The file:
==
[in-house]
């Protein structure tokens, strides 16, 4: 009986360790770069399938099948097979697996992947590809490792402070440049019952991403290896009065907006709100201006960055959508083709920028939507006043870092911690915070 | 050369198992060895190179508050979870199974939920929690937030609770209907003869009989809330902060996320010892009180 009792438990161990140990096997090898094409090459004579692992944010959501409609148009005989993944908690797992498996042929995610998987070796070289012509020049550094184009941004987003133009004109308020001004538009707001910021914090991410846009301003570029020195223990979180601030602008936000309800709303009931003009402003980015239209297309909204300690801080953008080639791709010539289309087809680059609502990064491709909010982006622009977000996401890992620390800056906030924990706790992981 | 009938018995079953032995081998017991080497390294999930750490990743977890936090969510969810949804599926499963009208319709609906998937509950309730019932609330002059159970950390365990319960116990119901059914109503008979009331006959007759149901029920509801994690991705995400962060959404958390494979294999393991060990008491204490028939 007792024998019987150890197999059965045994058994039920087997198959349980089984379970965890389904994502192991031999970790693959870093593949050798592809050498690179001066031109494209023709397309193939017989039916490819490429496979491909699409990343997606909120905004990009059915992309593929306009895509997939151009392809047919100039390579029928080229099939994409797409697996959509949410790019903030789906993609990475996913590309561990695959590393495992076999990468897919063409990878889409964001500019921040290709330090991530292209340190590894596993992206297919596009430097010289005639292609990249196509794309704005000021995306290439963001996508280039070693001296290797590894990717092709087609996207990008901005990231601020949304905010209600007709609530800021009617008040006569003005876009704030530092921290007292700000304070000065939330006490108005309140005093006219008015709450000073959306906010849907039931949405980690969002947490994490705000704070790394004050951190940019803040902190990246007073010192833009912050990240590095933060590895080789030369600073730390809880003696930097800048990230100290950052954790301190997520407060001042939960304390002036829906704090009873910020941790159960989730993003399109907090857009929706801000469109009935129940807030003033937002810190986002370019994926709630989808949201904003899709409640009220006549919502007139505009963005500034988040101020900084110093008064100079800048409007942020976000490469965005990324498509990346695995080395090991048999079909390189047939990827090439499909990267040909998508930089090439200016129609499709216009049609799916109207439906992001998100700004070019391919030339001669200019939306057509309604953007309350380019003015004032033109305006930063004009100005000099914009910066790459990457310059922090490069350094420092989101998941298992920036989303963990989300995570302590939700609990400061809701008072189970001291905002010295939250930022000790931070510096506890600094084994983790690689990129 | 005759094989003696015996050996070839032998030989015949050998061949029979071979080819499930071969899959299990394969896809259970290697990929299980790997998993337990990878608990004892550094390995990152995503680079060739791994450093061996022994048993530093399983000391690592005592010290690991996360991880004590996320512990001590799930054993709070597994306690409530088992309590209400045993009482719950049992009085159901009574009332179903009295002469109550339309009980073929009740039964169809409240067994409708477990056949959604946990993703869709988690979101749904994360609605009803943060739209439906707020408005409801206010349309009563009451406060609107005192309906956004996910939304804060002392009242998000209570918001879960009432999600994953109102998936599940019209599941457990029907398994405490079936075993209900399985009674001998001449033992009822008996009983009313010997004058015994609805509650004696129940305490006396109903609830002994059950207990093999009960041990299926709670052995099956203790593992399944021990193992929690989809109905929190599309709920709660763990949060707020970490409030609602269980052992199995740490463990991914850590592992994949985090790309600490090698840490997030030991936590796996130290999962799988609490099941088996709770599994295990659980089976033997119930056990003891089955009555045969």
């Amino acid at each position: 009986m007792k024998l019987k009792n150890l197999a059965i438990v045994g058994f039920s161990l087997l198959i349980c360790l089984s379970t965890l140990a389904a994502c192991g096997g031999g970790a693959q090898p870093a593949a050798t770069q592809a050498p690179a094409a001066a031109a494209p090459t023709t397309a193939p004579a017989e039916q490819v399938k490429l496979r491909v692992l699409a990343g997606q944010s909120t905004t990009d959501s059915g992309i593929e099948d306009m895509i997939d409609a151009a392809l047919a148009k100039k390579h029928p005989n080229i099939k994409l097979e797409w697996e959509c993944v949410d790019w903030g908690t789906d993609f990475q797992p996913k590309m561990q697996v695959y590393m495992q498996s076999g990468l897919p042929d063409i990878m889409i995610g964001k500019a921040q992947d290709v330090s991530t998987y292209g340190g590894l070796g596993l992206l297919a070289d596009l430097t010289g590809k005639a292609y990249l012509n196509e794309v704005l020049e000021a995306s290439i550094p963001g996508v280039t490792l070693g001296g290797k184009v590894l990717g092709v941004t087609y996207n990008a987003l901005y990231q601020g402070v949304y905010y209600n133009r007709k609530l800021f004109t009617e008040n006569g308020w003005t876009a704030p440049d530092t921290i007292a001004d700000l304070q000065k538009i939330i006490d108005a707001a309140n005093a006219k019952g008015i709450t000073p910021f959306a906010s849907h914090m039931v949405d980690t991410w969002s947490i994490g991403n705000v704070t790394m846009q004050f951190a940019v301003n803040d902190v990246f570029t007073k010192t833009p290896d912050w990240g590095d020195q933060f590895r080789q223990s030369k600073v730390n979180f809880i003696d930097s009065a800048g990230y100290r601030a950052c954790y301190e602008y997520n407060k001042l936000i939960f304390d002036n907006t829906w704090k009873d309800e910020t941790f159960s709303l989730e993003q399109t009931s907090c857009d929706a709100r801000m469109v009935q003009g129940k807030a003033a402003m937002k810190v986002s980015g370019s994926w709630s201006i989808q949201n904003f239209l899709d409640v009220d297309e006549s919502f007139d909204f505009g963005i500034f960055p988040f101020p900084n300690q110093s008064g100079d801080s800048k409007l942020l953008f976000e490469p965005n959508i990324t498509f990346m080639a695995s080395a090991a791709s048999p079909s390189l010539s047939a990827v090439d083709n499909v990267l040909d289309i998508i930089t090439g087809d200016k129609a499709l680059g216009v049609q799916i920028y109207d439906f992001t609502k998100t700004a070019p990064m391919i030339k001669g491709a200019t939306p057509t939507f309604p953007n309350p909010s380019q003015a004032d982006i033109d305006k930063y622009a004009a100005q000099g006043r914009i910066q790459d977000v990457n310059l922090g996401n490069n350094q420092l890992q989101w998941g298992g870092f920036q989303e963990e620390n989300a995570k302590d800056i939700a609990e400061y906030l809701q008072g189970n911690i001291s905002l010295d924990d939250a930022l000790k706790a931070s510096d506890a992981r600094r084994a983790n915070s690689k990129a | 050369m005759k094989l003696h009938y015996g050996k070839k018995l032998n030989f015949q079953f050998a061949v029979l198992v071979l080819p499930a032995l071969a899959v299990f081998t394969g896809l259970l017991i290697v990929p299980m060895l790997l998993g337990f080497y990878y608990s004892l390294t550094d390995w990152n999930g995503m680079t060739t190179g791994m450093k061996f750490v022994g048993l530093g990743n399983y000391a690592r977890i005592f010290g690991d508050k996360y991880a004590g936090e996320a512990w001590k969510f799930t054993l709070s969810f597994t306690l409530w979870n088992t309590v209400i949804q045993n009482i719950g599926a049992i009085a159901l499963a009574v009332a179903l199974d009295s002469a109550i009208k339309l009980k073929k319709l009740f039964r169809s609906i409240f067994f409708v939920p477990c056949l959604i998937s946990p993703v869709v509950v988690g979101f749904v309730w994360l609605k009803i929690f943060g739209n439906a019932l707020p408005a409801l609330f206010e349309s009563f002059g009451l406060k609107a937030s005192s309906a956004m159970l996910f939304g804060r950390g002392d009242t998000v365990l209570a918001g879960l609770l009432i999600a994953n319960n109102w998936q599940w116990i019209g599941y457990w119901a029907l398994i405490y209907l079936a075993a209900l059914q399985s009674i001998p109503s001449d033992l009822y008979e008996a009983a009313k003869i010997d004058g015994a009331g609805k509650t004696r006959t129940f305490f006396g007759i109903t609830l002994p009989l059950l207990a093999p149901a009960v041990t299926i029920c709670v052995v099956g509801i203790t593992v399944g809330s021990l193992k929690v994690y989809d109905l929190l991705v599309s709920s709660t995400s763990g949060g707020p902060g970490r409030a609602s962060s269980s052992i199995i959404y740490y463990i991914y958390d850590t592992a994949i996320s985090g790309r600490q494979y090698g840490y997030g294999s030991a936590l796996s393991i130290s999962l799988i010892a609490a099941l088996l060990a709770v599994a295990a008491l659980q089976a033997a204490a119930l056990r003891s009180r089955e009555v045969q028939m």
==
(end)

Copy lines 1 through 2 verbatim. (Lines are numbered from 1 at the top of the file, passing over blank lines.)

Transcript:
[in-house]
């Protein structure tokens, strides 16, 4: 009986360790770069399938099948097979697996992947590809490792402070440049019952991403290896009065907006709100201006960055959508083709920028939507006043870092911690915070 | 050369198992060895190179508050979870199974939920929690937030609770209907003869009989809330902060996320010892009180 009792438990161990140990096997090898094409090459004579692992944010959501409609148009005989993944908690797992498996042929995610998987070796070289012509020049550094184009941004987003133009004109308020001004538009707001910021914090991410846009301003570029020195223990979180601030602008936000309800709303009931003009402003980015239209297309909204300690801080953008080639791709010539289309087809680059609502990064491709909010982006622009977000996401890992620390800056906030924990706790992981 | 009938018995079953032995081998017991080497390294999930750490990743977890936090969510969810949804599926499963009208319709609906998937509950309730019932609330002059159970950390365990319960116990119901059914109503008979009331006959007759149901029920509801994690991705995400962060959404958390494979294999393991060990008491204490028939 007792024998019987150890197999059965045994058994039920087997198959349980089984379970965890389904994502192991031999970790693959870093593949050798592809050498690179001066031109494209023709397309193939017989039916490819490429496979491909699409990343997606909120905004990009059915992309593929306009895509997939151009392809047919100039390579029928080229099939994409797409697996959509949410790019903030789906993609990475996913590309561990695959590393495992076999990468897919063409990878889409964001500019921040290709330090991530292209340190590894596993992206297919596009430097010289005639292609990249196509794309704005000021995306290439963001996508280039070693001296290797590894990717092709087609996207990008901005990231601020949304905010209600007709609530800021009617008040006569003005876009704030530092921290007292700000304070000065939330006490108005309140005093006219008015709450000073959306906010849907039931949405980690969002947490994490705000704070790394004050951190940019803040902190990246007073010192833009912050990240590095933060590895080789030369600073730390809880003696930097800048990230100290950052954790301190997520407060001042939960304390002036829906704090009873910020941790159960989730993003399109907090857009929706801000469109009935129940807030003033937002810190986002370019994926709630989808949201904003899709409640009220006549919502007139505009963005500034988040101020900084110093008064100079800048409007942020976000490469965005990324498509990346695995080395090991048999079909390189047939990827090439499909990267040909998508930089090439200016129609499709216009049609799916109207439906992001998100700004070019391919030339001669200019939306057509309604953007309350380019003015004032033109305006930063004009100005000099914009910066790459990457310059922090490069350094420092989101998941298992920036989303963990989300995570302590939700609990400061809701008072189970001291905002010295939250930022000790931070510096506890600094084994983790690689990129 | 005759094989003696015996050996070839032998030989015949050998061949029979071979080819499930071969899959299990394969896809259970290697990929299980790997998993337990990878608990004892550094390995990152995503680079060739791994450093061996022994048993530093399983000391690592005592010290690991996360991880004590996320512990001590799930054993709070597994306690409530088992309590209400045993009482719950049992009085159901009574009332179903009295002469109550339309009980073929009740039964169809409240067994409708477990056949959604946990993703869709988690979101749904994360609605009803943060739209439906707020408005409801206010349309009563009451406060609107005192309906956004996910939304804060002392009242998000209570918001879960009432999600994953109102998936599940019209599941457990029907398994405490079936075993209900399985009674001998001449033992009822008996009983009313010997004058015994609805509650004696129940305490006396109903609830002994059950207990093999009960041990299926709670052995099956203790593992399944021990193992929690989809109905929190599309709920709660763990949060707020970490409030609602269980052992199995740490463990991914850590592992994949985090790309600490090698840490997030030991936590796996130290999962799988609490099941088996709770599994295990659980089976033997119930056990003891089955009555045969």